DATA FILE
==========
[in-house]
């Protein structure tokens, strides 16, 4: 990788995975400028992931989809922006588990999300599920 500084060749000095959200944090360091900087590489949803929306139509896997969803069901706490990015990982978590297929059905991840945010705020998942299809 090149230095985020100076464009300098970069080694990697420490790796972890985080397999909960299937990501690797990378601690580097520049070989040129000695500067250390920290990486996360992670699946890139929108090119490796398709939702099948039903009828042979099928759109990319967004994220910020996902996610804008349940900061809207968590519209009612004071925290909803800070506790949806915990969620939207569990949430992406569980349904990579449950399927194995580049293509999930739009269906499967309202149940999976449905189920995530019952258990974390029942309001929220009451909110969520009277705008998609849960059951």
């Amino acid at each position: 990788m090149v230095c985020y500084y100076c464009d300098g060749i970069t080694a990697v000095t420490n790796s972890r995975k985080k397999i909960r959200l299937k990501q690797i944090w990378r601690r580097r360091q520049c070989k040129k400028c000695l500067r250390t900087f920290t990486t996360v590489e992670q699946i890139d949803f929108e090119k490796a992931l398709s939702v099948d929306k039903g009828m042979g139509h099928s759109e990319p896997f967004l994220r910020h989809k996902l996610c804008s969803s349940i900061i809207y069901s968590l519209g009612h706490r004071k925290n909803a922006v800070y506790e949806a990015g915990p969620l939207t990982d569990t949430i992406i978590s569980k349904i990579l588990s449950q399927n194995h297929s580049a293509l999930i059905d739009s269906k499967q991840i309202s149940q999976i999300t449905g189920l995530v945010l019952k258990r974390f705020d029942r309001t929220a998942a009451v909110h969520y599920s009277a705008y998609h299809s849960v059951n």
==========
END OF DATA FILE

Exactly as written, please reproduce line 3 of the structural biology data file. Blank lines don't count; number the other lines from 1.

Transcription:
């Amino acid at each position: 990788m090149v230095c985020y500084y100076c464009d300098g060749i970069t080694a990697v000095t420490n790796s972890r995975k985080k397999i909960r959200l299937k990501q690797i944090w990378r601690r580097r360091q520049c070989k040129k400028c000695l500067r250390t900087f920290t990486t996360v590489e992670q699946i890139d949803f929108e090119k490796a992931l398709s939702v099948d929306k039903g009828m042979g139509h099928s759109e990319p896997f967004l994220r910020h989809k996902l996610c804008s969803s349940i900061i809207y069901s968590l519209g009612h706490r004071k925290n909803a922006v800070y506790e949806a990015g915990p969620l939207t990982d569990t949430i992406i978590s569980k349904i990579l588990s449950q399927n194995h297929s580049a293509l999930i059905d739009s269906k499967q991840i309202s149940q999976i999300t449905g189920l995530v945010l019952k258990r974390f705020d029942r309001t929220a998942a009451v909110h969520y599920s009277a705008y998609h299809s849960v059951n």